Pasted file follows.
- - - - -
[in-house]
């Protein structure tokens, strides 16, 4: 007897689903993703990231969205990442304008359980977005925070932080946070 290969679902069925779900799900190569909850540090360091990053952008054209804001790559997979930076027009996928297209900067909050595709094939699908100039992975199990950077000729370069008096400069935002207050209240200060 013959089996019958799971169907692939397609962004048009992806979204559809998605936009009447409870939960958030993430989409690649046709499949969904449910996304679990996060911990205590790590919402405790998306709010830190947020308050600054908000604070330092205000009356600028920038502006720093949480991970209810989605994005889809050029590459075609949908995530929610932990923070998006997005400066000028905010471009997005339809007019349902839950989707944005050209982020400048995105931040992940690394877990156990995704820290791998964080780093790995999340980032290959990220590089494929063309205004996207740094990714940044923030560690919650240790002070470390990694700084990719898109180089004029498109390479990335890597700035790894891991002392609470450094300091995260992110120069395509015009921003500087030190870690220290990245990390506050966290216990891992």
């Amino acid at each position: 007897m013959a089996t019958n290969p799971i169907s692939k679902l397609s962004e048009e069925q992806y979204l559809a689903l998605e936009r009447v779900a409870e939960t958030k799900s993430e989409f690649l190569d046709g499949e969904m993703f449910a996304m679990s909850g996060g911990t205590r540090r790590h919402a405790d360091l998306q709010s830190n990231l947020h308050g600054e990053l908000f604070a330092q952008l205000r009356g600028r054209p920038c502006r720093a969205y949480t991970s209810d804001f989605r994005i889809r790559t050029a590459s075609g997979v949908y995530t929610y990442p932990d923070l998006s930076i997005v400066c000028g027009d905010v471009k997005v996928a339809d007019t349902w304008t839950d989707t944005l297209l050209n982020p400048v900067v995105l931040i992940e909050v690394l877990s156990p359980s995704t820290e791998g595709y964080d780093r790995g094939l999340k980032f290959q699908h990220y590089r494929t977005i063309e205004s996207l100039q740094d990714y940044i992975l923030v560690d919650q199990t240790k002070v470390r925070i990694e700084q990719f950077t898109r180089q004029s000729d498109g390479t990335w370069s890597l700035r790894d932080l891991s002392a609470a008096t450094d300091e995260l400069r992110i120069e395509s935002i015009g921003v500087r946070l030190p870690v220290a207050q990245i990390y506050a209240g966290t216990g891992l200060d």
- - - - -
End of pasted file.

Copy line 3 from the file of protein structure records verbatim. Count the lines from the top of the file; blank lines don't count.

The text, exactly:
């Amino acid at each position: 007897m013959a089996t019958n290969p799971i169907s692939k679902l397609s962004e048009e069925q992806y979204l559809a689903l998605e936009r009447v779900a409870e939960t958030k799900s993430e989409f690649l190569d046709g499949e969904m993703f449910a996304m679990s909850g996060g911990t205590r540090r790590h919402a405790d360091l998306q709010s830190n990231l947020h308050g600054e990053l908000f604070a330092q952008l205000r009356g600028r054209p920038c502006r720093a969205y949480t991970s209810d804001f989605r994005i889809r790559t050029a590459s075609g997979v949908y995530t929610y990442p932990d923070l998006s930076i997005v400066c000028g027009d905010v471009k997005v996928a339809d007019t349902w304008t839950d989707t944005l297209l050209n982020p400048v900067v995105l931040i992940e909050v690394l877990s156990p359980s995704t820290e791998g595709y964080d780093r790995g094939l999340k980032f290959q699908h990220y590089r494929t977005i063309e205004s996207l100039q740094d990714y940044i992975l923030v560690d919650q199990t240790k002070v470390r925070i990694e700084q990719f950077t898109r180089q004029s000729d498109g390479t990335w370069s890597l700035r790894d932080l891991s002392a609470a008096t450094d300091e995260l400069r992110i120069e395509s935002i015009g921003v500087r946070l030190p870690v220290a207050q990245i990390y506050a209240g966290t216990g891992l200060d």